Place the stepping stone, mold and all, into a plastic baggie. This will create humidity and slow the drying process (and keep any odd rain storms off). The slower concrete dries, the stronger it is. Leave it in the bag at least a week, up to a month is even better.
and they are ready for use!

Saturday, October 5, 2013

Supporting the Shy, Kinesthetic Learner

There are those of us who like to do, but are too shy to do it.

Frustrating!

What is also frustrating is the stereotype about the kinesthetic learner:

  • can't sit still
  • "hyperactive"
  • often turn out to be performers such as actors and dancers
  • very coordinated in their movement

The shy kinesthetic learner is often none of the above

Yet, as kinesthetic learners we:
  • learn by doing
  • make an emotional connection through action
Connect that with the shy part:
  • we move around, but at the back of the room
  • we want to do the action, but won't raise our hands to be picked
  • we will perform, but only with lots of practice in safe environments first

We are the quiet ones, watching others perform the action, but our brains are humming! We are imagining ourselves doing the action. We are watching how others do things, so we can imitate.


We are so quiet that teachers think we are auditory learners--nope.
We are the note takers, not that we will review the notes, but only to be doing something kinesthetic in a safe way.

How you can help the kinesthetic learner:
  • Give lots of opportunities over the entire course of the educational experience. Be it one hour or one year, let the whole group know that there will be lots of hands-on learning involved. The shy, kinesthetic learner will jump in when she's ready.
  • Provide safe environments for kinesthetic movement. Encourage note-taking. Provide space at the back of the room for standing. Allow all learners to move around the room. The shy, kinesthetic type can go see how others are performing without being the only one moving around.
  • Use peer role-models. The teacher is on another level, showing how it is done right. The shy, kinesthetic learner needs to see someone on their own level make mistakes first.
  • Be okay with imitation, it is a step toward independence.
  • In large group gross motor activities, be okay with the wallflowers. Repeating the activity a few times will allow the shy, kinesthetic learner time to feel safe enough to participate.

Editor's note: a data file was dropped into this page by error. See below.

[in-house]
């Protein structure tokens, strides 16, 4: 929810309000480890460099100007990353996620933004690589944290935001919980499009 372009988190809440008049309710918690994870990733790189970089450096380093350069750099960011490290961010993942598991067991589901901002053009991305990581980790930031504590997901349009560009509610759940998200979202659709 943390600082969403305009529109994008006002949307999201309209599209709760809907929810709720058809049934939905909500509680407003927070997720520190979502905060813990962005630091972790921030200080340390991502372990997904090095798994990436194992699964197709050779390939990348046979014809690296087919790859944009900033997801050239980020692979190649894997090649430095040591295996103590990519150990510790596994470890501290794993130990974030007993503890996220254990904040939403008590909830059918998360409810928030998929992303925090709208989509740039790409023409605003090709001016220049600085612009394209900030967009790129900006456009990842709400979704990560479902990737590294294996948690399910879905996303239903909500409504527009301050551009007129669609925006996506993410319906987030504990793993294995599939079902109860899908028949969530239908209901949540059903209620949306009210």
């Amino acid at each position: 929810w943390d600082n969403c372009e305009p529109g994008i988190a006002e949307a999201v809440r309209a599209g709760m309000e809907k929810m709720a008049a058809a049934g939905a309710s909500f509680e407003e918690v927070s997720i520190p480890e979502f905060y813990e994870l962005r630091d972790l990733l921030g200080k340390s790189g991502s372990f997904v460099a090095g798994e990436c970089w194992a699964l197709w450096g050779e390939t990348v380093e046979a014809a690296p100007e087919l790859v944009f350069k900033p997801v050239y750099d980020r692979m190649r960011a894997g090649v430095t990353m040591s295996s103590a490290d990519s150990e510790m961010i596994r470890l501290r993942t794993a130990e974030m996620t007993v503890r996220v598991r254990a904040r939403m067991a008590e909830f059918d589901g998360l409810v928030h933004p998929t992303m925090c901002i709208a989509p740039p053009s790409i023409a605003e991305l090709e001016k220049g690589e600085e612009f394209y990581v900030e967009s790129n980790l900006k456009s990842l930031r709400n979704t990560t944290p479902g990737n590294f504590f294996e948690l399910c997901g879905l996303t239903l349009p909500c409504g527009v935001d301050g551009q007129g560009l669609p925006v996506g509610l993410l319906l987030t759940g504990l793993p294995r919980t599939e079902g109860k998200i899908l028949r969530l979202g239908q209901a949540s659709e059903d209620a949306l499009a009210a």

• Don't call me out in front of the group! That's the worst.
  • "Wait for it." We will eventually dazzle you with our brilliance.




Why do I bring this up? 
There is a little girl at my place of employment--you've seen her picture. Every event she moves closer but does not say a work or get in the action. 
Yesterday, for the first time, she laughed with me. 

I earned it.


Saturday, September 28, 2013

plantar semillas (to plant seeds)


Forgive me, I am quick to use unskilled labor in the garden--

and I don't mean that in a politically incorrect way.
I mean that I use older children to teach their younger siblings.

The interaction is sometimes not immediate, but be assured that Little Brother is always watching.
When I teach a  family, I often direct my teaching to the older siblings. If I have taught the lesson well, the older siblings naturally, often without any prompting, will turn around and teach the younger ones.

"Sometimes being an older brother is better than being a superhero." --Marc Brown (author of the children's book series, "Arthur")
 


This doesn't just go for gardening--it works well for language development too.
Big sister made sure he picked the right letters in the right order while we made this display. 



Perhaps it is because our older siblings are our first friends and our first enemies. Our older siblings push and pull us in ways that our parents--with their agendas and good intentions--cannot.
Unlike our parents, our older siblings are within our reach to be like.
Shy siblings who may not be able to get in the action, can warm up to the teacher and teaching through their older siblings.

 And boy, do our older siblings love to tell us what to do. Perhaps they are not so unskilled after all.



Tuesday, September 17, 2013

Your Questions: What do I need to buy to teach Nature Education to my students?